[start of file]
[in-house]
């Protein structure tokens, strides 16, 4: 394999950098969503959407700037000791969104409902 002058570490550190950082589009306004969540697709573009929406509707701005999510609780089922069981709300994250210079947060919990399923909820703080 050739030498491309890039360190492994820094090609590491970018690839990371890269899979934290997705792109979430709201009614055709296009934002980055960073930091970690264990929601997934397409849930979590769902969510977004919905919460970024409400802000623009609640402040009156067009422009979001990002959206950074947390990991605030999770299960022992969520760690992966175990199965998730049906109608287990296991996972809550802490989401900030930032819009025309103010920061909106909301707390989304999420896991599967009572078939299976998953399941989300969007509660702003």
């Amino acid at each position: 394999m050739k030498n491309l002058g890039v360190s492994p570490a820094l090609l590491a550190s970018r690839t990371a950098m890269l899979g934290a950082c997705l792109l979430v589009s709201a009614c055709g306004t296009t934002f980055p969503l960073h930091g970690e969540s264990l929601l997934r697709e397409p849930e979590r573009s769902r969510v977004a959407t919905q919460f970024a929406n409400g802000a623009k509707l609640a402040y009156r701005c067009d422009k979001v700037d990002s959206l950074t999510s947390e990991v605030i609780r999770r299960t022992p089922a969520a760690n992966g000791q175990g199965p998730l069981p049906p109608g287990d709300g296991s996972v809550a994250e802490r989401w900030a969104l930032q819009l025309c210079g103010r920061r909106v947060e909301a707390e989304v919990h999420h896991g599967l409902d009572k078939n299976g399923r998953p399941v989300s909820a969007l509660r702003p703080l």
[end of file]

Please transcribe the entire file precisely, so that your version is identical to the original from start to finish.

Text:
[in-house]
């Protein structure tokens, strides 16, 4: 394999950098969503959407700037000791969104409902 002058570490550190950082589009306004969540697709573009929406509707701005999510609780089922069981709300994250210079947060919990399923909820703080 050739030498491309890039360190492994820094090609590491970018690839990371890269899979934290997705792109979430709201009614055709296009934002980055960073930091970690264990929601997934397409849930979590769902969510977004919905919460970024409400802000623009609640402040009156067009422009979001990002959206950074947390990991605030999770299960022992969520760690992966175990199965998730049906109608287990296991996972809550802490989401900030930032819009025309103010920061909106909301707390989304999420896991599967009572078939299976998953399941989300969007509660702003």
């Amino acid at each position: 394999m050739k030498n491309l002058g890039v360190s492994p570490a820094l090609l590491a550190s970018r690839t990371a950098m890269l899979g934290a950082c997705l792109l979430v589009s709201a009614c055709g306004t296009t934002f980055p969503l960073h930091g970690e969540s264990l929601l997934r697709e397409p849930e979590r573009s769902r969510v977004a959407t919905q919460f970024a929406n409400g802000a623009k509707l609640a402040y009156r701005c067009d422009k979001v700037d990002s959206l950074t999510s947390e990991v605030i609780r999770r299960t022992p089922a969520a760690n992966g000791q175990g199965p998730l069981p049906p109608g287990d709300g296991s996972v809550a994250e802490r989401w900030a969104l930032q819009l025309c210079g103010r920061r909106v947060e909301a707390e989304v919990h999420h896991g599967l409902d009572k078939n299976g399923r998953p399941v989300s909820a969007l509660r702003p703080l």